Large virus capsids, such as those of herpes- and adenoviruses, are too large to enter the nucleus through the NPCs. They have evolved mechanisms to release only their DNA genome through NPCs (Greber et al., 1997; Jovasevic et al., 2008; Ojala et al., 2000; Pasdeloup et al., 2009; Preston et al., 2008; Strunze et al., 2011). Viruses with smaller capsids, such as hepatitis B and polyoma viruses, can enter through the pores in either an intact or modified form (Kann et al., 1999; Nakanishi et al., 1996; Qu et al., 2004; Rabe et al., 2009; Rabe et al., 2003). Influenza virus has solved the problem of excessive genome size by dividing its genome into eight separate RNA segments, which are packaged individually into viral ribonucleoproteins (vRNPs) that are small enough to enter through the pores. Each vRNP contains nuclear localization signals necessary for importin α- and β-mediated nuclear import (Boulo et al., 2007; Cros et al., 2005; Kemler et al., 1994; Mayer et al., 2007; Wu et al., 2007).
The final step in the entry program of most viruses is the release of the genome from a protective, confining capsid structure to enable transcription and replication. As a rule, this occurs once the virus capsids have reached the final location. This is because the viral RNA or DNA cannot be easily moved once liberated from the capsid. Actually, uncoating is typically a stepwise process that occurs during different stages of entry. In some cases, such as polyoma and adenoviruses, disassembly of the particle already begins before penetration into the cytosol (reviewed by Cerqueira and Schelhaas, 2012; Suomalainen and Greber, 2013). In the case of picornaviruses, uncoating is an integral part of penetration, as the viral RNA enters into the cytosol leaving the capsid behind in the endosome (reviewed by Fuchs and Blaas, 2010).
The picture emerging from uncoating studies suggests that mechanisms are highly variable. Some viruses rely on host cell factors, such as ribosomes, proteasomes and molecular motors, whereas others employ their own structural components, such as proteolytic enzymes (Helenius, 2007). Adenoviruses exploit dynein, kinesin and nucleoporins to impose physical forces to open up viral capsids that are attached to the NPC (see poster) (Greber et al., 1993; Pérez-Berná et al., 2012; Strunze et al., 2011). Uncoating of HIV1 is determined by host factors, such as cyclophilin A and TRIM5α, by the stability of the capsid, and by reverse transcription of viral RNA into DNA, and is stimulated by TNPO3, a nuclear import receptor (Arhel et al., 2007; Sayah et al., 2004; Shah et al., 2013; Stremlau et al., 2004; Stremlau et al., 2006).
Ongoing studies in the field of endocytic membrane trafficking are providing us with increasingly detailed information about the interactions between host cells and pathogens. Screening efforts using drugs and small interfering RNAs are, at the same time, rapidly expanding our understanding of the cellular factors involved. Whereas viruses themselves owing to their relative simplicity offer few targets for antivirals, the virus–cell interactions provide numerous potential targets. However, in order to be able to develop antiviral strategies aiming at cellular rather than viral targets, more information is required regarding the host cells, especially about the processes by which the cells promote and oppose infection. To fully exploit such information, which is increasingly complex, interdisciplinary approaches will be necessary, combining cell biology, infection biology, systems biology, bioinformatics, medicine and other fields.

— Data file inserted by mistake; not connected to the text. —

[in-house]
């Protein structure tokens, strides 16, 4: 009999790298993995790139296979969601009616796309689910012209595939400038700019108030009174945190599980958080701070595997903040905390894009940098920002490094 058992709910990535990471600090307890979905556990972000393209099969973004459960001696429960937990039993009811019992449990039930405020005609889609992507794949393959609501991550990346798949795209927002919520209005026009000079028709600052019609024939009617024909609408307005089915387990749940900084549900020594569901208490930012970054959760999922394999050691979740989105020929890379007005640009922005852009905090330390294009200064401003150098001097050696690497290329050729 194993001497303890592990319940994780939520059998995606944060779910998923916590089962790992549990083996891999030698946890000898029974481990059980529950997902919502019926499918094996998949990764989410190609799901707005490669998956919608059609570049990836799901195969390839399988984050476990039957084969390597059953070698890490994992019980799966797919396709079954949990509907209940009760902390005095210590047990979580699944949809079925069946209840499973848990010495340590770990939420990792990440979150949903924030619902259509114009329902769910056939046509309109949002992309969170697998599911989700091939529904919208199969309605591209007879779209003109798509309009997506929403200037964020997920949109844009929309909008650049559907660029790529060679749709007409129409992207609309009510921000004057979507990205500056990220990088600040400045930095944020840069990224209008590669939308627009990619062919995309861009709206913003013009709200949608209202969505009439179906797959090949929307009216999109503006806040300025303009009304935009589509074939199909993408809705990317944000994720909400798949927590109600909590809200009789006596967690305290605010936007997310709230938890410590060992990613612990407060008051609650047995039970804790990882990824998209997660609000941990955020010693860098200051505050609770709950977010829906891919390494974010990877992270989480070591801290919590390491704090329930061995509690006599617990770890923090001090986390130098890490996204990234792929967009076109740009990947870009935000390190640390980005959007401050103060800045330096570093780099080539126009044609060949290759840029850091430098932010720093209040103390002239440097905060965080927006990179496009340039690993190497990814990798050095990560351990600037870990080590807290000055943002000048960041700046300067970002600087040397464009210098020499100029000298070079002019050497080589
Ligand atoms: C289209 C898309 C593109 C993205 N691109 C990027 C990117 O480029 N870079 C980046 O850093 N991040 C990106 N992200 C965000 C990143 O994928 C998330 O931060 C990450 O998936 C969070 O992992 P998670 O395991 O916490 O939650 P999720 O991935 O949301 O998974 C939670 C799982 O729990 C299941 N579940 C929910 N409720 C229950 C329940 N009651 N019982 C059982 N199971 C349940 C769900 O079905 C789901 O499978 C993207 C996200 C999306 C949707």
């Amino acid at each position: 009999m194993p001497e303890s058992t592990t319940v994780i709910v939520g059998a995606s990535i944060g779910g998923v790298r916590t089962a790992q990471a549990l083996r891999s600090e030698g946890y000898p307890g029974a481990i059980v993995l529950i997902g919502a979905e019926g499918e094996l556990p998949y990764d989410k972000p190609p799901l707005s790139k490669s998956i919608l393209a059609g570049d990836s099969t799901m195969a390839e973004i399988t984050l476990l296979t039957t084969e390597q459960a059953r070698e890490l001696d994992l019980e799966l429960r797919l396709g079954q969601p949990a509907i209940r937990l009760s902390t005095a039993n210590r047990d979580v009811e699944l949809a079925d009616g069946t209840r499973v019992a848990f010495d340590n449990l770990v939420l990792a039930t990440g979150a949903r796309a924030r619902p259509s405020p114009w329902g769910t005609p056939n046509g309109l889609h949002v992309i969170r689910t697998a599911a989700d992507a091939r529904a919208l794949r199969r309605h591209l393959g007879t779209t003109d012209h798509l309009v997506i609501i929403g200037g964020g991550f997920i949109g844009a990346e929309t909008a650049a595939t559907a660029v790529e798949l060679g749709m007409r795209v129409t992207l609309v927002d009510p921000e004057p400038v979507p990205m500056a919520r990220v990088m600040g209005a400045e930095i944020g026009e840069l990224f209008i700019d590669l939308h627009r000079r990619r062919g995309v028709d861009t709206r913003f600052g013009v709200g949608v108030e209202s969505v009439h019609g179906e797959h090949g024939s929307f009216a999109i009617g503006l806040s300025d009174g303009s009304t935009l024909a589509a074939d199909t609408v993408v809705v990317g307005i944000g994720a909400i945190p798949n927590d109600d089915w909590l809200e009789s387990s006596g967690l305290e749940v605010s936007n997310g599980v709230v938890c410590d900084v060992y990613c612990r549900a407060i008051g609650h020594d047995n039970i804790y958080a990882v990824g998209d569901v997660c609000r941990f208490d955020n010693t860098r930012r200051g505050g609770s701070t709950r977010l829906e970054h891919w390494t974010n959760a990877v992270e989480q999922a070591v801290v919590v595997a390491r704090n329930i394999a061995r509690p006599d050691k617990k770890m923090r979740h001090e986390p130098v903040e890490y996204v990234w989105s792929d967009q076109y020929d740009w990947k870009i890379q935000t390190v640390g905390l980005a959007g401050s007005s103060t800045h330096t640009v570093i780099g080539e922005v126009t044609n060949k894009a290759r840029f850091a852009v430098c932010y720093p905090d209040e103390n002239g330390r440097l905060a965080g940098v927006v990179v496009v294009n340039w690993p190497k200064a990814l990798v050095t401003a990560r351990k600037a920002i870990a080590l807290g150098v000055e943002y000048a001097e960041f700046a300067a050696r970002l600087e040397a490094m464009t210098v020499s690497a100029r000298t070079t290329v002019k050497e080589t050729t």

Important questions remain: will it be possible to make use of the information regarding virus entry to develop new drugs? Can processes, such as macropinocytosis and endosome maturation, temporarily be shut off to prevent infection and give the immune system time to set up its defenses? Can one interfere with receptor binding and signaling? Can infection be impeded without major side effects to the host? Some successful examples, such as enfuvirtide (fusion inhibitor) and maraviroc (CCR5 antagonist) used in patients infected with HIV1 (Dorr et al., 2005; Kilby et al., 1998; Matthews et al., 2004), suggest that these approaches are realistic.
We thank Urs Greber for the original figure for adenovirus uncoating, and Jason Mercer and Pierre-Yves Lozach for helpful discussions.
This work was supported by the Swiss National Research Foundation [grant number 2-77478-12 to A.H., J.G. and A.S.]; the European Research Council [grant numbers 2-73404-09 and 2-73905-09 to A.H]; and ETH Zurich.